Add a Teacher Note to share how you incorporated it into your lesson.

Step 1: Secure Dive Tank to the BCD

The contours in the BCD should match the contours of the tank to avoid hitting your head while underwater

The Clamp is very stiff, be sure to keep hand open and fingers away

  • Adjust the velcro strap until the clamp shows resistance when closing

You will know the tank is on tight enough if you can pick up the tank by lifting the BCD with little tank movement.

Step 2: Attach the Regulator to the Tank

  • The regulator's tightening knob should be away from the BCD

Step 3: Secure the Regulator Hose to the BCD

  • To attach the hose pull back the slide piece, insert male end and release the slide piece

Step 4: Turn on the Air Tank With the Pressure Gauge Facing Away From Your Body

Pressure gauges have been known to explode under the high pressure fluctuation, this is why we face it away from us.

  • The Proper way to turn on the air tank is to twist the knob all the way then back a quarter turn.

Listen for leaks or blowouts. A leak means that you may have a loose connection. A blowout means you need to replace the tanks O-ring.

If you do not hear a Leak or Blowout you are good to go!

Step 5: Make Sure There Is Enough Air in the Tank for Your Dive

  • 3000psi + is a full tank

You may dive with less than a full tank This will shorten your dive time

Step 6: Take TWO “sip’s” of Air From Your Regulator Making Sure the Air Is ON

This ensure’s you your tank is on and that the air you are provided is clean

Step 7: Suit Up Into the Rest of Your Gear. (wetsuit, Fins, Mask, Etc.)

Step 8: Communicate Your Dive Plans Using the Dive Plan Below

    Be sure to communicate the dive plans to the Captain And Divers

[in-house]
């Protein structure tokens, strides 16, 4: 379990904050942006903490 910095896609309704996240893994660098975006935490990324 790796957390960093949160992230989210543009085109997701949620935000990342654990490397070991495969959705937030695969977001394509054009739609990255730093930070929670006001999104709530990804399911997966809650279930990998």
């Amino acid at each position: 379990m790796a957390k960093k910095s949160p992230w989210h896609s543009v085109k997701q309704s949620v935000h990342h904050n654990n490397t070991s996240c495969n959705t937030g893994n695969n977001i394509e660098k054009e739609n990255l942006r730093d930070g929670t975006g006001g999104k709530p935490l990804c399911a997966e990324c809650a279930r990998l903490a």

Step 9: Put the BCD and Tank on

      Be sure to secure the chest buckle, cumber bun, and stomach buckle

      Step 10: Enter the Water (Option 1)

      The giant step is the safest and most often used method of entering the water

      The Giant Step

      1. Approach the Dive Platform of the boat
      2. Place the Primary air source in your mouth
      3. Take Two more sips of air
      4. Hold all dangling equipment close to your body to avoid snags
      5. Hold your regulator in your mouth and your mask on your head
      6. Look towards the horizon
      7. Take a Giant Step Forward Into the Water
      8. Give the O.K. Sign or pound your fist twice on your head if you are ok and ready to dive

      Masks have been known to shatter on direct impact. This is why you should look to the horizon.

      Step 11: Enter the Water (Option 2)

      The BackDrop

      1. Sit up on the gunnel on the side of the boat
      2. Place the Primary air source in your mouth
      3. Take Two more sips of air
      4. Hold all loose equipment close
      5. Hold your regulator in your mouth and your mask on your face
      6. Fall Backwards Into the Water
      7. Give the O.K. Sign or pound your fist twice on your head if you are ok and ready to dive

      Be the First to Share


        • Fix It Contest

          Fix It Contest
        • Wearables Contest

          Wearables Contest
        • Fix It Contest

          Fix It Contest

        2 Discussions


        3 years ago

        As a PADI Divemaster I must say that you discussed Pre-dive safety check in depth (pun intended) :) The only think that I may suggest is when you are doing your giant stride, look out towards the horizon. In very rare cases I've heard of older mask lenses shattering when the diver was looking directly at the water while getting in.

        How long have you been diving?


        Reply 3 years ago

        I have been diving for 7 years, earned my open water at 15, and earned my advanced about a year and a half ago.

        I have heard to look at the horizon before yet did not know why. I did this as a class project for technical writing that is due at midnight so I really do appreciate this!